Interestingly, in the next section of the Code, section 70-47, there are specific prohibitions which constitute prohibited noise disturbances, one of which is an “Amplified human voice”, defined as amplifying the human voice in such a manner or with such volume as to annoy or disturb the quiet, comfort, and repose of a reasonable person in any dwelling, place of business, hotel or other place of residence.

There are exceptions to noise violations (see section 70-48), one of which is the “unamplified human voice”.

The state is arguing that Lowery broke the law because his voice was so loud as to annoy or disrupt local residents and businesses.  Lowery, through his attorney, has argued the ordinance infringes on his right to freedom of expression.  Apparently, Lowery had been preaching at that location for nine years without being arrested.

Lowery’s noise ordinance arrest is unusual.  In 2009, more than 2,300 noise complaints in Lakeland resulted in police giving out eight notices to appear in court but they made no arrests.  Police claim Lowery was arrested because of his refusal to quiet down after being asked to do so by officers.

Procedurally, the defense recently filed a Motion to Dismiss which was denied. The case is currently set for a Pre-Trial Conference on April 26, 2011.

For local newspaper coverage of this case, please see:

Street Preacher’s Noise Case to Continue (The Ledger, April 6, 2011)

Judge Pondering Case Against Street Preacher (The Ledger, March 15, 2011)

 

Criminal Blog Week Day 1–Sharia Criminal Law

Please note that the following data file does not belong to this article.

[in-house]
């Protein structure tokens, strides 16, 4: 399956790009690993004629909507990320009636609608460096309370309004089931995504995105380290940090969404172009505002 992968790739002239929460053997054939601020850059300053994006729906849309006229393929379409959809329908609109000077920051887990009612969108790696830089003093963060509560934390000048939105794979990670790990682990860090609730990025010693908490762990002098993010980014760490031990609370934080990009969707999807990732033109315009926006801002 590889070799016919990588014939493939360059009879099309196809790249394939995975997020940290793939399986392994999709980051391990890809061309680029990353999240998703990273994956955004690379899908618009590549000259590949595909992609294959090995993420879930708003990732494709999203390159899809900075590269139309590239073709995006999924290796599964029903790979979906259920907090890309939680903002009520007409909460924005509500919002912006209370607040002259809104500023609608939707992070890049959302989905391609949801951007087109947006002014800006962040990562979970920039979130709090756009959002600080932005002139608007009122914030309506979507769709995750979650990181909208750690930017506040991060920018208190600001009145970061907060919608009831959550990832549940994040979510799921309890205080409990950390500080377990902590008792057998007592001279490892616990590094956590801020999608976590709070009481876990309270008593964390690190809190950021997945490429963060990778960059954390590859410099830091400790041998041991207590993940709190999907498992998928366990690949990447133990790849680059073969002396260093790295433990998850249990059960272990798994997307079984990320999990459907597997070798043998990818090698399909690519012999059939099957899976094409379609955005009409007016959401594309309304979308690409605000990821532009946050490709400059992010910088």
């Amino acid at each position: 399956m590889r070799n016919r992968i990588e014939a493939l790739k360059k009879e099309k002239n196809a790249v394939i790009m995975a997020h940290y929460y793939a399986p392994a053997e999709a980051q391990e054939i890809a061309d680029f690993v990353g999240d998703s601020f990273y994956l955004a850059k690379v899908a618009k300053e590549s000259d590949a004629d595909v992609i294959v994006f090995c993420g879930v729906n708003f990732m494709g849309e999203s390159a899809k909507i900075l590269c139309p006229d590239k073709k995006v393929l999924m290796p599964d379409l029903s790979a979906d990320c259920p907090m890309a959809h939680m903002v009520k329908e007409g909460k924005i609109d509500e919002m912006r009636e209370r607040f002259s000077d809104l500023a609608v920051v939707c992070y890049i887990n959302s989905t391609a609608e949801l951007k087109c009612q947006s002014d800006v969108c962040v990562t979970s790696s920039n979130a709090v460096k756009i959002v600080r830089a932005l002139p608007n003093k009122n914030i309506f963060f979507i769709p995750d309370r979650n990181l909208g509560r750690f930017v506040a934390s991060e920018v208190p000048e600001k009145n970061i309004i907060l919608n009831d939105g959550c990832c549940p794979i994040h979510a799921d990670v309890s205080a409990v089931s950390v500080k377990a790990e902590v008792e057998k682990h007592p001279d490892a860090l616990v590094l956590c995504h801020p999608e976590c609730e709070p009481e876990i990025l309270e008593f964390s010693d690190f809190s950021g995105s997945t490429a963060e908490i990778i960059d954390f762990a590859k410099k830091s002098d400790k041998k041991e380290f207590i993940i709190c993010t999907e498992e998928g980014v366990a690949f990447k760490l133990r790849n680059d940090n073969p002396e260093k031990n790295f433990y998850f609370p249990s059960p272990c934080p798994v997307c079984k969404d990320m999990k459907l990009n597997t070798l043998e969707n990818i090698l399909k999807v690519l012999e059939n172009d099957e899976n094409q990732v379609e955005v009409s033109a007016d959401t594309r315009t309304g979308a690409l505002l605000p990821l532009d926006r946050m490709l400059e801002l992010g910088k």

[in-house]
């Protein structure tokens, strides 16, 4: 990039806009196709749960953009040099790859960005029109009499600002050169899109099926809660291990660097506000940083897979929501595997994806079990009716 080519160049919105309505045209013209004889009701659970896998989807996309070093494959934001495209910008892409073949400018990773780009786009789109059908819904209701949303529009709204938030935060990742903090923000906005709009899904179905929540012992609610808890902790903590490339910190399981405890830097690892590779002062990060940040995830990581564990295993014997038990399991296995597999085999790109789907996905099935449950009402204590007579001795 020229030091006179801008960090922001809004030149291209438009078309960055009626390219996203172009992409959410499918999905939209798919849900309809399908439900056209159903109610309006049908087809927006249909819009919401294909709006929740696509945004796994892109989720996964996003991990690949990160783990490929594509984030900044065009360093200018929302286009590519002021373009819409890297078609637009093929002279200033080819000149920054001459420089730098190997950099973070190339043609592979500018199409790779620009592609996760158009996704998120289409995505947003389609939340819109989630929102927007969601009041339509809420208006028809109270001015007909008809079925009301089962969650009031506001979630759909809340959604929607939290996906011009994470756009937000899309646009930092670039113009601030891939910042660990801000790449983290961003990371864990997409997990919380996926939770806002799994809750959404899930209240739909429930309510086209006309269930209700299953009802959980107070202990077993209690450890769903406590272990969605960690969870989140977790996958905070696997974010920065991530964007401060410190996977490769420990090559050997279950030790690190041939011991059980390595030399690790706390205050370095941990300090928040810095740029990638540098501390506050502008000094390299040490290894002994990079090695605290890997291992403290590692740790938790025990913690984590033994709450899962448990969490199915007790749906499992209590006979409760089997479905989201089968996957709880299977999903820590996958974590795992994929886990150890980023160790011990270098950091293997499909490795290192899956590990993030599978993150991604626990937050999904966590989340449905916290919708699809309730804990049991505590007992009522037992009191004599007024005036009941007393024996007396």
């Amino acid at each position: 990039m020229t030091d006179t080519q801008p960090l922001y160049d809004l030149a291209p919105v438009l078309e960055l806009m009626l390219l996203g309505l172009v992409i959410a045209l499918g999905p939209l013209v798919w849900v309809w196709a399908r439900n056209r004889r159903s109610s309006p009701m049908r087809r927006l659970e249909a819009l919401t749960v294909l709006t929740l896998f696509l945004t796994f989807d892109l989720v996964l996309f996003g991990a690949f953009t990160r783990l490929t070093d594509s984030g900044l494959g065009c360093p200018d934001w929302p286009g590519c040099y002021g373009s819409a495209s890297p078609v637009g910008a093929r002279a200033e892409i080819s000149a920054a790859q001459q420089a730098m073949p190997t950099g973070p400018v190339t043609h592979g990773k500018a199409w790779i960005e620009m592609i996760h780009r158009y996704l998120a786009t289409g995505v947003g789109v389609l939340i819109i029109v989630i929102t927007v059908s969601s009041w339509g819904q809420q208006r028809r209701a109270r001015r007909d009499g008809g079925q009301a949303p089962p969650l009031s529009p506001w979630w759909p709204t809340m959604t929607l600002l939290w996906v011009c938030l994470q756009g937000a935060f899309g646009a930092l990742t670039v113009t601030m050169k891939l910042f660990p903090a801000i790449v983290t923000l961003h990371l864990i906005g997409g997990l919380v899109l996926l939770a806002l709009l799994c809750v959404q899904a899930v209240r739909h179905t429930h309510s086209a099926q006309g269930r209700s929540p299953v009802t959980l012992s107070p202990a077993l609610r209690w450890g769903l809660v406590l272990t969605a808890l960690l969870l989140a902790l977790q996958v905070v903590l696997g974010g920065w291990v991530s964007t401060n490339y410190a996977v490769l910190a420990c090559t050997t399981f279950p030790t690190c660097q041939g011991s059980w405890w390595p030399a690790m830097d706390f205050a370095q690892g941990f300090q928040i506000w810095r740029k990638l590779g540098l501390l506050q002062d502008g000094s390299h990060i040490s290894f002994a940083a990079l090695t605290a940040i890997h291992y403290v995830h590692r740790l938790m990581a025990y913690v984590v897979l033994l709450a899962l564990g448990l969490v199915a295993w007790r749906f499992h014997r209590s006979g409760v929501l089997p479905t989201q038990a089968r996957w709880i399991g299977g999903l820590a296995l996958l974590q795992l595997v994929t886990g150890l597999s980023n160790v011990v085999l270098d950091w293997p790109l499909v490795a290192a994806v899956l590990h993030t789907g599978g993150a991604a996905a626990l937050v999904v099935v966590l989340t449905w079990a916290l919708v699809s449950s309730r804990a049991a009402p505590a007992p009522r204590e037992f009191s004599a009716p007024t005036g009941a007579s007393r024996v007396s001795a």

Monday, April 11th, 2011

Being criminal defense attorneys in Bartow, we often represent clients who are originally from other countries or cultures.  These clients not only have questions about their case, but also about our system of criminal justice.  For example, when someone comes from a country where marijuana is legal, they do not understand why they are subjected to criminal punishment here for possession of the same drug.

Our firm recently gave a lecture on Sharia law and its impact on American jurisprudence.  As part of that presentation, we talked about how Sharia criminal law is different from American criminal law.  Perhaps these two systems are most different in their criminal punishment methods.  Regarding criminal punishment, Sharia is noted for its draconian executions, including its use of stoning, lashing and flogging.  Sharia scholars are quick to point out that these are not the only forms of punishment used by their courts, but are the ones most debated in the West as their methods are most contrary to our Eighth Amendment ban on cruel and unusual punishment.

Besides our methods of punishment, there are many differences between Sharia criminal court and American criminal court.  Here are just a few such differences:

In Sharia court, trials are conducted by the judge; there is no jury system.  There is no pre-trial discovery process, and no cross-examination of witnesses.  Rules of evidence are also vastly different, with Sharia giving priority to oral testimony over written documents/evidence.  On most charges, testimony must be established by two witnesses, preferably male witnesses.  (One exception is rape, which must be established by four eyewitnesses.)  A woman’s testimony is worth only 1/4-1/2 to that of a male.

Forensic evidence is rejected in many cases in Sharia courts, including fingerprints, ballistics, DNA and blood samples.

These rules can make it extremely difficult for women victims in all cases, but especially rape charges.

At the cost of sacrificing due process, Sharia courts significantly increase speed and efficiency of dockets.  But this is a price American criminal courts are unwilling to pay.